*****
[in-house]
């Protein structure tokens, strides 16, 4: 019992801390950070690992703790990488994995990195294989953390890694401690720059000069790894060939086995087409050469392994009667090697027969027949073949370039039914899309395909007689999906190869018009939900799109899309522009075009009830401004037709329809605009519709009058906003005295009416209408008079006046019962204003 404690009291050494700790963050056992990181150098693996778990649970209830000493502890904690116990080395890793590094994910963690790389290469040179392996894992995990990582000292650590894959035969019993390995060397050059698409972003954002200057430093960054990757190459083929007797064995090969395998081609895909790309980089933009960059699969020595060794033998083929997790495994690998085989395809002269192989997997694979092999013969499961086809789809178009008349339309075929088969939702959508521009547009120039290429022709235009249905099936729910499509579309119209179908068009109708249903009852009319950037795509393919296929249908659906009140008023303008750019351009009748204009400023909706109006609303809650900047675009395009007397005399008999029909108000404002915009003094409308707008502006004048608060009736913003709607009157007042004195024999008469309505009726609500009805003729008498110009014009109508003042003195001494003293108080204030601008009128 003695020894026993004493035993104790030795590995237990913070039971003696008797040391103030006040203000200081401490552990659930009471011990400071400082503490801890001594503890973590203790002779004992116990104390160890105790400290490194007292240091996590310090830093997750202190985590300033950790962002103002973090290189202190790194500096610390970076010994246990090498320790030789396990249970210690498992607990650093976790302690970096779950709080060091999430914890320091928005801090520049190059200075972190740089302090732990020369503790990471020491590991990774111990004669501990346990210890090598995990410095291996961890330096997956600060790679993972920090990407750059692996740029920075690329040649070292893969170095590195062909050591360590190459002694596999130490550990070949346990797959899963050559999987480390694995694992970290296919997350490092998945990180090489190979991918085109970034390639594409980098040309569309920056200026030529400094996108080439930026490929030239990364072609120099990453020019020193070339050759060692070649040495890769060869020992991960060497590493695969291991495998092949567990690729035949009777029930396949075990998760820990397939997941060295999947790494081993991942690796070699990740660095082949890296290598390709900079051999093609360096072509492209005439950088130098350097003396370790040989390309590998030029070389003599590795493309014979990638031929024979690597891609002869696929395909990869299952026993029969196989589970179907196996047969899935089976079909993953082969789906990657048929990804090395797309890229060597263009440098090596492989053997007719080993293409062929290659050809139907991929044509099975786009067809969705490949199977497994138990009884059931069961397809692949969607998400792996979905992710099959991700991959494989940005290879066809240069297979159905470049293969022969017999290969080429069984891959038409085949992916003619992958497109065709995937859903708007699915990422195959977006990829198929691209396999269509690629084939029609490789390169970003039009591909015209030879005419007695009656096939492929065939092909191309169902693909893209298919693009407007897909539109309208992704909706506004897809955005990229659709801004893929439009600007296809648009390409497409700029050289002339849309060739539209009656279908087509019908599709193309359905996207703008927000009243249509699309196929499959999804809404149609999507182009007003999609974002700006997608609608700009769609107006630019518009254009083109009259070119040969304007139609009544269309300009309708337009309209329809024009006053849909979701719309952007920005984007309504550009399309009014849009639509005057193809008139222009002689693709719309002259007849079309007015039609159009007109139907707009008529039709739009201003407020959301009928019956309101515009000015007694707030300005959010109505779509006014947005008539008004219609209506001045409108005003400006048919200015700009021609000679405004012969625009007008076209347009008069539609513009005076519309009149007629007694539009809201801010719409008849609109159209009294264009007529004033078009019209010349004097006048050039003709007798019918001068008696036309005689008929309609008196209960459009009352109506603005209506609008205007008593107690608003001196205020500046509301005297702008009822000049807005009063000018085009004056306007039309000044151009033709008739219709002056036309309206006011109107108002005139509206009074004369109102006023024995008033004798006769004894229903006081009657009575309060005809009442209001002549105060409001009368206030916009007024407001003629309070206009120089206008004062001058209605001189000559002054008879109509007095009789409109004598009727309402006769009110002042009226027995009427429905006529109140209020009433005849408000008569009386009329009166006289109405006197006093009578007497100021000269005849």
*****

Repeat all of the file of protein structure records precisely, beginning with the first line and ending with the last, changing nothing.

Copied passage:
[in-house]
């Protein structure tokens, strides 16, 4: 019992801390950070690992703790990488994995990195294989953390890694401690720059000069790894060939086995087409050469392994009667090697027969027949073949370039039914899309395909007689999906190869018009939900799109899309522009075009009830401004037709329809605009519709009058906003005295009416209408008079006046019962204003 404690009291050494700790963050056992990181150098693996778990649970209830000493502890904690116990080395890793590094994910963690790389290469040179392996894992995990990582000292650590894959035969019993390995060397050059698409972003954002200057430093960054990757190459083929007797064995090969395998081609895909790309980089933009960059699969020595060794033998083929997790495994690998085989395809002269192989997997694979092999013969499961086809789809178009008349339309075929088969939702959508521009547009120039290429022709235009249905099936729910499509579309119209179908068009109708249903009852009319950037795509393919296929249908659906009140008023303008750019351009009748204009400023909706109006609303809650900047675009395009007397005399008999029909108000404002915009003094409308707008502006004048608060009736913003709607009157007042004195024999008469309505009726609500009805003729008498110009014009109508003042003195001494003293108080204030601008009128 003695020894026993004493035993104790030795590995237990913070039971003696008797040391103030006040203000200081401490552990659930009471011990400071400082503490801890001594503890973590203790002779004992116990104390160890105790400290490194007292240091996590310090830093997750202190985590300033950790962002103002973090290189202190790194500096610390970076010994246990090498320790030789396990249970210690498992607990650093976790302690970096779950709080060091999430914890320091928005801090520049190059200075972190740089302090732990020369503790990471020491590991990774111990004669501990346990210890090598995990410095291996961890330096997956600060790679993972920090990407750059692996740029920075690329040649070292893969170095590195062909050591360590190459002694596999130490550990070949346990797959899963050559999987480390694995694992970290296919997350490092998945990180090489190979991918085109970034390639594409980098040309569309920056200026030529400094996108080439930026490929030239990364072609120099990453020019020193070339050759060692070649040495890769060869020992991960060497590493695969291991495998092949567990690729035949009777029930396949075990998760820990397939997941060295999947790494081993991942690796070699990740660095082949890296290598390709900079051999093609360096072509492209005439950088130098350097003396370790040989390309590998030029070389003599590795493309014979990638031929024979690597891609002869696929395909990869299952026993029969196989589970179907196996047969899935089976079909993953082969789906990657048929990804090395797309890229060597263009440098090596492989053997007719080993293409062929290659050809139907991929044509099975786009067809969705490949199977497994138990009884059931069961397809692949969607998400792996979905992710099959991700991959494989940005290879066809240069297979159905470049293969022969017999290969080429069984891959038409085949992916003619992958497109065709995937859903708007699915990422195959977006990829198929691209396999269509690629084939029609490789390169970003039009591909015209030879005419007695009656096939492929065939092909191309169902693909893209298919693009407007897909539109309208992704909706506004897809955005990229659709801004893929439009600007296809648009390409497409700029050289002339849309060739539209009656279908087509019908599709193309359905996207703008927000009243249509699309196929499959999804809404149609999507182009007003999609974002700006997608609608700009769609107006630019518009254009083109009259070119040969304007139609009544269309300009309708337009309209329809024009006053849909979701719309952007920005984007309504550009399309009014849009639509005057193809008139222009002689693709719309002259007849079309007015039609159009007109139907707009008529039709739009201003407020959301009928019956309101515009000015007694707030300005959010109505779509006014947005008539008004219609209506001045409108005003400006048919200015700009021609000679405004012969625009007008076209347009008069539609513009005076519309009149007629007694539009809201801010719409008849609109159209009294264009007529004033078009019209010349004097006048050039003709007798019918001068008696036309005689008929309609008196209960459009009352109506603005209506609008205007008593107690608003001196205020500046509301005297702008009822000049807005009063000018085009004056306007039309000044151009033709008739219709002056036309309206006011109107108002005139509206009074004369109102006023024995008033004798006769004894229903006081009657009575309060005809009442209001002549105060409001009368206030916009007024407001003629309070206009120089206008004062001058209605001189000559002054008879109509007095009789409109004598009727309402006769009110002042009226027995009427429905006529109140209020009433005849408000008569009386009329009166006289109405006197006093009578007497100021000269005849």